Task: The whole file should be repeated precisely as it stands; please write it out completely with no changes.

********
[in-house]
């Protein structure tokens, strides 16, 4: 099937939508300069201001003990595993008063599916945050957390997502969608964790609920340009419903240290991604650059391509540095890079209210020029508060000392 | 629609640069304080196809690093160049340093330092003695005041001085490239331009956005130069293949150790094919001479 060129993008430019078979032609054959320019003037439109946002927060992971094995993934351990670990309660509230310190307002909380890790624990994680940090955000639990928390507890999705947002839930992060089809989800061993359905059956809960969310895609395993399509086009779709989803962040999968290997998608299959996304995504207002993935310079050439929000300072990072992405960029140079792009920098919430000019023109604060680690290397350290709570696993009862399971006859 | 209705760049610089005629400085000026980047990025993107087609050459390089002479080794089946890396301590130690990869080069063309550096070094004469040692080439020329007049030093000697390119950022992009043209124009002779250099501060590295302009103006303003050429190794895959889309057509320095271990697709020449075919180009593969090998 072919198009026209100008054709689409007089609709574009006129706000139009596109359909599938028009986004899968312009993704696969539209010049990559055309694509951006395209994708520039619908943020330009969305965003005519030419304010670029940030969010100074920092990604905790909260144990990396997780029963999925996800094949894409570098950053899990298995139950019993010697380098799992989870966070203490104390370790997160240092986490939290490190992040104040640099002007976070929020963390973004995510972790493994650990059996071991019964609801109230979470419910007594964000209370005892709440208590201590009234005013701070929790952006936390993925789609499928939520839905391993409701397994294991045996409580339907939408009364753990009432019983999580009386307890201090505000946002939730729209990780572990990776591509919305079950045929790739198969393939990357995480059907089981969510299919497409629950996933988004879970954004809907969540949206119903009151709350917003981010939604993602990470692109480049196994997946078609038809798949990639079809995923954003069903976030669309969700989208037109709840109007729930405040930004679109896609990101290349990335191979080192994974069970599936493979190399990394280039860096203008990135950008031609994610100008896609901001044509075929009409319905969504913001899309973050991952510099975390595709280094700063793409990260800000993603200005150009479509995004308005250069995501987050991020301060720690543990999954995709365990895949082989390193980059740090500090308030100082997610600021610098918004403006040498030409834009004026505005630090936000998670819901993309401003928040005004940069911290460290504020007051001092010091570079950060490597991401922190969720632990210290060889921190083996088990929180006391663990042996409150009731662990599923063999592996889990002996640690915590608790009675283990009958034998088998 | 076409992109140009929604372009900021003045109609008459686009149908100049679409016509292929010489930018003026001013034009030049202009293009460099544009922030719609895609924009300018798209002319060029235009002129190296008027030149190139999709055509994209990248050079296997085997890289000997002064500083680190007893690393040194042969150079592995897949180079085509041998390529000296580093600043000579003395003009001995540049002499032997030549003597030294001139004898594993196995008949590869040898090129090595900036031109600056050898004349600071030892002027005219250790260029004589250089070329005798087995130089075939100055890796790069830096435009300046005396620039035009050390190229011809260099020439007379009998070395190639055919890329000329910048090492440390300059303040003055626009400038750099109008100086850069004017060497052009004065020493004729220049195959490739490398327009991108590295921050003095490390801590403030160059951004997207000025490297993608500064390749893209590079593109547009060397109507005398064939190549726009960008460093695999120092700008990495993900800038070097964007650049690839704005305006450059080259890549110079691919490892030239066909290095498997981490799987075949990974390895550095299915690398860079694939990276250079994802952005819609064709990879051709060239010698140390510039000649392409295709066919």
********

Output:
[in-house]
């Protein structure tokens, strides 16, 4: 099937939508300069201001003990595993008063599916945050957390997502969608964790609920340009419903240290991604650059391509540095890079209210020029508060000392 | 629609640069304080196809690093160049340093330092003695005041001085490239331009956005130069293949150790094919001479 060129993008430019078979032609054959320019003037439109946002927060992971094995993934351990670990309660509230310190307002909380890790624990994680940090955000639990928390507890999705947002839930992060089809989800061993359905059956809960969310895609395993399509086009779709989803962040999968290997998608299959996304995504207002993935310079050439929000300072990072992405960029140079792009920098919430000019023109604060680690290397350290709570696993009862399971006859 | 209705760049610089005629400085000026980047990025993107087609050459390089002479080794089946890396301590130690990869080069063309550096070094004469040692080439020329007049030093000697390119950022992009043209124009002779250099501060590295302009103006303003050429190794895959889309057509320095271990697709020449075919180009593969090998 072919198009026209100008054709689409007089609709574009006129706000139009596109359909599938028009986004899968312009993704696969539209010049990559055309694509951006395209994708520039619908943020330009969305965003005519030419304010670029940030969010100074920092990604905790909260144990990396997780029963999925996800094949894409570098950053899990298995139950019993010697380098799992989870966070203490104390370790997160240092986490939290490190992040104040640099002007976070929020963390973004995510972790493994650990059996071991019964609801109230979470419910007594964000209370005892709440208590201590009234005013701070929790952006936390993925789609499928939520839905391993409701397994294991045996409580339907939408009364753990009432019983999580009386307890201090505000946002939730729209990780572990990776591509919305079950045929790739198969393939990357995480059907089981969510299919497409629950996933988004879970954004809907969540949206119903009151709350917003981010939604993602990470692109480049196994997946078609038809798949990639079809995923954003069903976030669309969700989208037109709840109007729930405040930004679109896609990101290349990335191979080192994974069970599936493979190399990394280039860096203008990135950008031609994610100008896609901001044509075929009409319905969504913001899309973050991952510099975390595709280094700063793409990260800000993603200005150009479509995004308005250069995501987050991020301060720690543990999954995709365990895949082989390193980059740090500090308030100082997610600021610098918004403006040498030409834009004026505005630090936000998670819901993309401003928040005004940069911290460290504020007051001092010091570079950060490597991401922190969720632990210290060889921190083996088990929180006391663990042996409150009731662990599923063999592996889990002996640690915590608790009675283990009958034998088998 | 076409992109140009929604372009900021003045109609008459686009149908100049679409016509292929010489930018003026001013034009030049202009293009460099544009922030719609895609924009300018798209002319060029235009002129190296008027030149190139999709055509994209990248050079296997085997890289000997002064500083680190007893690393040194042969150079592995897949180079085509041998390529000296580093600043000579003395003009001995540049002499032997030549003597030294001139004898594993196995008949590869040898090129090595900036031109600056050898004349600071030892002027005219250790260029004589250089070329005798087995130089075939100055890796790069830096435009300046005396620039035009050390190229011809260099020439007379009998070395190639055919890329000329910048090492440390300059303040003055626009400038750099109008100086850069004017060497052009004065020493004729220049195959490739490398327009991108590295921050003095490390801590403030160059951004997207000025490297993608500064390749893209590079593109547009060397109507005398064939190549726009960008460093695999120092700008990495993900800038070097964007650049690839704005305006450059080259890549110079691919490892030239066909290095498997981490799987075949990974390895550095299915690398860079694939990276250079994802952005819609064709990879051709060239010698140390510039000649392409295709066919």